database, wherein the primer is one used to provide the degenerate query
sequence from the mixed nucleic acid population; performing a positional
alignment of target sequences and query sequences using the position of
the forward and/or reverse primer; dividing the target sequences into
search windows of a defined length W≧N, each search window having
a core region with the same position relative to the primer position as a
query subsequence; for each query subsequence, generating all possible
distinct query subsequences and individually aligning them only within
the search window of each target sequence having a core region with the
same position relative to the primer position as the query subsequence;
and e. assigning each target sequence an overall score, wherein the
overall score is dependent on the identity between the aligned query
subsequences and portions in the target sequence.
CROSS REFERENCE TO RELATED APPLICATIONS
 This application is a continuation of U.S. patent application Ser. No. 12/439,678, filed on Oct. 23, 2009, which is a U.S. National Phase of PCT International Application Number PCT/NO2007/000314, filed on Sep. 5, 2007, designating the United States of America and published in the English language, which is an International Application of and claims the benefit of priority to U.S. Provisional Patent Application No. 60/842,433, filed Sep. 5, 2006, and Danish Patent Application No. PA 2007 00782, filed on May 31, 2007. The disclosures of the above-referenced applications are hereby expressly incorporated by reference in their entireties.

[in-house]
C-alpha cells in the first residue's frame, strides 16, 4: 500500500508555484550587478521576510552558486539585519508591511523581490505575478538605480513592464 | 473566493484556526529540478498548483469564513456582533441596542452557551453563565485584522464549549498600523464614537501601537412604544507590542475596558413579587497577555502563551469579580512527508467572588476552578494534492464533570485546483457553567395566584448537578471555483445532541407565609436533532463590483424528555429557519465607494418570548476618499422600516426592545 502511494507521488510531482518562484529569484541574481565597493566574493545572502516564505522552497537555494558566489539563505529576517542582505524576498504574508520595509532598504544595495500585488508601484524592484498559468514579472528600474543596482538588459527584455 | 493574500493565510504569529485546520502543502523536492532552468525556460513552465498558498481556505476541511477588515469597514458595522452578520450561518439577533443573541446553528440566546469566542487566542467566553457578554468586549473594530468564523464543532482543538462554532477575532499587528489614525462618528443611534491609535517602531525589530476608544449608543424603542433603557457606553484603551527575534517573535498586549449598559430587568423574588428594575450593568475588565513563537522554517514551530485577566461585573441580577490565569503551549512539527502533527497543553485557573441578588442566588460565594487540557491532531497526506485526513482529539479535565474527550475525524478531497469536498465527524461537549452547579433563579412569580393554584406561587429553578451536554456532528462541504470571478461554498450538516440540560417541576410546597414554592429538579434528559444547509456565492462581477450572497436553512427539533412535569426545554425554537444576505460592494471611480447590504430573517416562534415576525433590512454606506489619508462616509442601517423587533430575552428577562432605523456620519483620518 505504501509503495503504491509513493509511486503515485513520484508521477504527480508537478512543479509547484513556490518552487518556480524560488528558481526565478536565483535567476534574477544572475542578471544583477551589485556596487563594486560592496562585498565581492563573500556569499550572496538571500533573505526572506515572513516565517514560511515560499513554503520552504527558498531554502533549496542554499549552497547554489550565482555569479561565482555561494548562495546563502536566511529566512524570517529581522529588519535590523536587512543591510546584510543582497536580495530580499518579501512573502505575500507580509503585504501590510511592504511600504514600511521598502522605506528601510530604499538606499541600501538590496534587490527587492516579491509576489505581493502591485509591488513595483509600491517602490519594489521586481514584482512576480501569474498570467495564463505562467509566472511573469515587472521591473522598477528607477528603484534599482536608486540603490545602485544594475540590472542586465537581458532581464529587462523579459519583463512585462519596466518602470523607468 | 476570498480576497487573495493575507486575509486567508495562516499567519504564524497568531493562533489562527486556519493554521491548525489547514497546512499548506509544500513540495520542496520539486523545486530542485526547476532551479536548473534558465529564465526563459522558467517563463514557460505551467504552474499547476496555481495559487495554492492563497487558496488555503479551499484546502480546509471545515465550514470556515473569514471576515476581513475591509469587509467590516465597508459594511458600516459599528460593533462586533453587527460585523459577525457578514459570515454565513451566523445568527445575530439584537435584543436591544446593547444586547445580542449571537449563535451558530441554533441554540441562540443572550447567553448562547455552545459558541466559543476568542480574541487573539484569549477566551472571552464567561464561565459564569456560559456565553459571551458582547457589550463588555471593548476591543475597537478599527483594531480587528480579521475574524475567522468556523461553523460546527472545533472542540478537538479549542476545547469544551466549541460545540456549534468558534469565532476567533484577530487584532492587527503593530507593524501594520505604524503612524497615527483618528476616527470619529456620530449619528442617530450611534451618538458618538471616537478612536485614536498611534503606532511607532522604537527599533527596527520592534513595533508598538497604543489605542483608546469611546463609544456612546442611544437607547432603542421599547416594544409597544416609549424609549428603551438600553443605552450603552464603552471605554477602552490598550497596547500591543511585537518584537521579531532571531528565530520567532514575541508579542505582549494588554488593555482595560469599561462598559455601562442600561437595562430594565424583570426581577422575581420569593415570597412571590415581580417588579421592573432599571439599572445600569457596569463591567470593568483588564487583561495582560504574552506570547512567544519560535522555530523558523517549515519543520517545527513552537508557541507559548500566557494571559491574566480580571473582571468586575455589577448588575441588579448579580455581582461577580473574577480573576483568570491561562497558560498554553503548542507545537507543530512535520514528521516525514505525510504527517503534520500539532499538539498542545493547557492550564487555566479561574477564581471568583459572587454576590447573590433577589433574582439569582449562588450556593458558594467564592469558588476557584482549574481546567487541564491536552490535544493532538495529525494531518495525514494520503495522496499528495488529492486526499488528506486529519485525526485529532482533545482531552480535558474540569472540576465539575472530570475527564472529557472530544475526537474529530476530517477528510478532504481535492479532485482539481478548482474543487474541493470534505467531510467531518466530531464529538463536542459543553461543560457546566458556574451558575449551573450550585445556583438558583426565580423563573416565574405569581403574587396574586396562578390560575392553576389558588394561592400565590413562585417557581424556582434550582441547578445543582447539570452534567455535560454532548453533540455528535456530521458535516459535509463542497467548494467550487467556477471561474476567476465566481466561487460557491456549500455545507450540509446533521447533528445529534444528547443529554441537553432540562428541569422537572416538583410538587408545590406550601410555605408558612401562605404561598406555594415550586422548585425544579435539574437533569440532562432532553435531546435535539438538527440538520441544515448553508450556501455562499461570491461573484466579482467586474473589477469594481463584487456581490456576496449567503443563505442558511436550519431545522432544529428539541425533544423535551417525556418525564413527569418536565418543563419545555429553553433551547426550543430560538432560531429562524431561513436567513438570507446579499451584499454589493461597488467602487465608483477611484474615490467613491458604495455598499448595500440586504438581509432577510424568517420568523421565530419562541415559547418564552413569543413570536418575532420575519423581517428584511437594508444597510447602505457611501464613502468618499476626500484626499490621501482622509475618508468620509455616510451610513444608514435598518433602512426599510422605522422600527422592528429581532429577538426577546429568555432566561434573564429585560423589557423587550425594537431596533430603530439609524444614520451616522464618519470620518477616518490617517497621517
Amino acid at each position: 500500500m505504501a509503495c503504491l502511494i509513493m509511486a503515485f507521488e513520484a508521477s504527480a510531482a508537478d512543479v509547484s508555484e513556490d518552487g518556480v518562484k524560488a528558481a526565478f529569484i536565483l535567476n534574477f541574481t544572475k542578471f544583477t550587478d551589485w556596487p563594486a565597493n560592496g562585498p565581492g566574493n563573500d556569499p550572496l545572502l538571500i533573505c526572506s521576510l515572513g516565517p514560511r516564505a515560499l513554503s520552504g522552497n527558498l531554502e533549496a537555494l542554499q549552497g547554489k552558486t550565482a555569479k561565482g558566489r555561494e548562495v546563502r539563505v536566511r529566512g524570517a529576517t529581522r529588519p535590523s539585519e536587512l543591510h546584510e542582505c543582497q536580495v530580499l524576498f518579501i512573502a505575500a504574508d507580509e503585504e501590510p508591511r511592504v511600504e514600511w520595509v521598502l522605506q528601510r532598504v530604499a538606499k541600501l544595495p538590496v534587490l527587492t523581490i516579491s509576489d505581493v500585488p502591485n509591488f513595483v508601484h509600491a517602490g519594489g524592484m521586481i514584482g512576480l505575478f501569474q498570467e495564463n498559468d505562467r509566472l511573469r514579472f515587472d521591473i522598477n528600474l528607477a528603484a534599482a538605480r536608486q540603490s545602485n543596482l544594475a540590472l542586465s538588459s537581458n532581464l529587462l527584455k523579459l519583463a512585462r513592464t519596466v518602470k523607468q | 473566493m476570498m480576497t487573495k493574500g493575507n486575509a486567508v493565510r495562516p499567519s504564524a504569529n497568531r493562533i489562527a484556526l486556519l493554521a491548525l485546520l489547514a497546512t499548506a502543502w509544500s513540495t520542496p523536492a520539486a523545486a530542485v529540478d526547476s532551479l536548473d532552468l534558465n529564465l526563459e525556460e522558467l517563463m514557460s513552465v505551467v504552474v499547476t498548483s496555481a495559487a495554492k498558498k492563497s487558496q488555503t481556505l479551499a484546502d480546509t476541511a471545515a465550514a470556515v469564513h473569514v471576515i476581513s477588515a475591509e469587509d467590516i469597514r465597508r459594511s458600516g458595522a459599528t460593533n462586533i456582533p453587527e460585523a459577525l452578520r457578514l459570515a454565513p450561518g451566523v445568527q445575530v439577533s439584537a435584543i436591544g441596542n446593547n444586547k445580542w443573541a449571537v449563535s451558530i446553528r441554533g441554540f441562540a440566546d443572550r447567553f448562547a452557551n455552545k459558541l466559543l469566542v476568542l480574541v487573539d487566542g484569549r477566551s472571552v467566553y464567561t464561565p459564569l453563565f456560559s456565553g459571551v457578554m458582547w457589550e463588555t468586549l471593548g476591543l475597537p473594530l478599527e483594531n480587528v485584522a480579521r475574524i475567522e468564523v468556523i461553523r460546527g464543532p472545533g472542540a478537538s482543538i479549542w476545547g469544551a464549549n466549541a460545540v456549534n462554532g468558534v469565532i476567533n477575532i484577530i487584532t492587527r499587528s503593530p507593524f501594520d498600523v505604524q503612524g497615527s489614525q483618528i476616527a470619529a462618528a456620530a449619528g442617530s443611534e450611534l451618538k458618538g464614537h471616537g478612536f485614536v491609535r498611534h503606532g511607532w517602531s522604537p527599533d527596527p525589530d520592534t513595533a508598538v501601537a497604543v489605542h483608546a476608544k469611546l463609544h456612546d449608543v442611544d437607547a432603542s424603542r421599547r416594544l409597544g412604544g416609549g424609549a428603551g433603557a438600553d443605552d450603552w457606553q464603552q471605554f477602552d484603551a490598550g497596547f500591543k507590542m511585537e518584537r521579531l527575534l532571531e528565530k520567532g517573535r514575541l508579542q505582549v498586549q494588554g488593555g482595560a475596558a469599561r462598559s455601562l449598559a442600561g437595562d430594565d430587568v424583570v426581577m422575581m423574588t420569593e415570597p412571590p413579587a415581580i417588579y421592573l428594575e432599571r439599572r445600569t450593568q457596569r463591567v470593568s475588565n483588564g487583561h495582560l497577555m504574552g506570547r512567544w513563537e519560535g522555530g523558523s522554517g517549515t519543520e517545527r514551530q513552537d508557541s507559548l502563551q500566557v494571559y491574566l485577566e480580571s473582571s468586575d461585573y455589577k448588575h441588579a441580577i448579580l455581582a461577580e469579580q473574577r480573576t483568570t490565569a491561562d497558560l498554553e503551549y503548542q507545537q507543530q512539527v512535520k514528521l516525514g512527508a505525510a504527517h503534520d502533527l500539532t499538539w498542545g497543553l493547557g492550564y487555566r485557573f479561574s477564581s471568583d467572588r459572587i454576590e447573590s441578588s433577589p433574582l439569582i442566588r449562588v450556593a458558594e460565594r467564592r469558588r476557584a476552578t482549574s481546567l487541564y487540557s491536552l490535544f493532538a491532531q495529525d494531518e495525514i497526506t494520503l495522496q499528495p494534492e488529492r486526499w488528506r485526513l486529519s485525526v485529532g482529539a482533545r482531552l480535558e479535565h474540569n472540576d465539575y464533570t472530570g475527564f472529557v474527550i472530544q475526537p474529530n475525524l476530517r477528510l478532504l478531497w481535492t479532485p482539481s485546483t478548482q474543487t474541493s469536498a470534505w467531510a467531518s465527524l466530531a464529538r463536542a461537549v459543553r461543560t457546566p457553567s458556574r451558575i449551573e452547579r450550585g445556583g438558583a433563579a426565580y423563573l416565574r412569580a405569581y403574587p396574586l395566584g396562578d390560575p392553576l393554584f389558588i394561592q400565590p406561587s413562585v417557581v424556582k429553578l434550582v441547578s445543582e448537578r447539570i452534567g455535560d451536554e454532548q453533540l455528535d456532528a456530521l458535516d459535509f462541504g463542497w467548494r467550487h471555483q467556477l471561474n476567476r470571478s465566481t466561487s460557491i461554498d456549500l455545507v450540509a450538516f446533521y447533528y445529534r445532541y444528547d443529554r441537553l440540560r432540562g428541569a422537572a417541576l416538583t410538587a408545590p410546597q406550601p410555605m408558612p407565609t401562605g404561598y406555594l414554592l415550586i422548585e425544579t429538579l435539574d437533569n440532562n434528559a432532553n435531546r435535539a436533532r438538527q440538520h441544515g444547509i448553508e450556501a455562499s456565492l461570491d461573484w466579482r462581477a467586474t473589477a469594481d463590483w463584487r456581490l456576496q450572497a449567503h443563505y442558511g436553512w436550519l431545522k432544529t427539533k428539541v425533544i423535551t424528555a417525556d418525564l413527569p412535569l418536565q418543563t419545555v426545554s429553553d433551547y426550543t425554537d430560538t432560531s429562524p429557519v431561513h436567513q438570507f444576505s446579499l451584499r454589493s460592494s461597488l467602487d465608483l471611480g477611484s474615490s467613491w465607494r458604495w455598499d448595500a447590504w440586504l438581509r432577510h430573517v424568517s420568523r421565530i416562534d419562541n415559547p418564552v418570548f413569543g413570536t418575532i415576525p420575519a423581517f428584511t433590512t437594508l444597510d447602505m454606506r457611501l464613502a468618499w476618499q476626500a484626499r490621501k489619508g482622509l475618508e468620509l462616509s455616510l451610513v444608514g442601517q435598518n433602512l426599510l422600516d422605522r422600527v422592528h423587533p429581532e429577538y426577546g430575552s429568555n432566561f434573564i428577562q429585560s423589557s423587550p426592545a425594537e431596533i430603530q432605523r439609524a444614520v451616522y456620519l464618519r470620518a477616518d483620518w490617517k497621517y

REFERENCE TO SEQUENCE LISTING
 The present application is being filed along with a sequence listing in electronic format. The sequence listing is provided as a file entitled PLOUG28.002C1.txt, created Dec. 18, 2012 which is 6 KB in size. The information in the electronic format of the sequence listing is incorporated herein by reference in its entirety.
FIELD OF THE INVENTION
 The present invention relates to identification of individual nucleic acid sequences from a mixed nucleic acid population. The mixed nucleic acid population can e.g. be derived from a sample obtained in a clinical setting from a patient that is suspected to carry a bacterial infection.
BACKGROUND OF THE INVENTION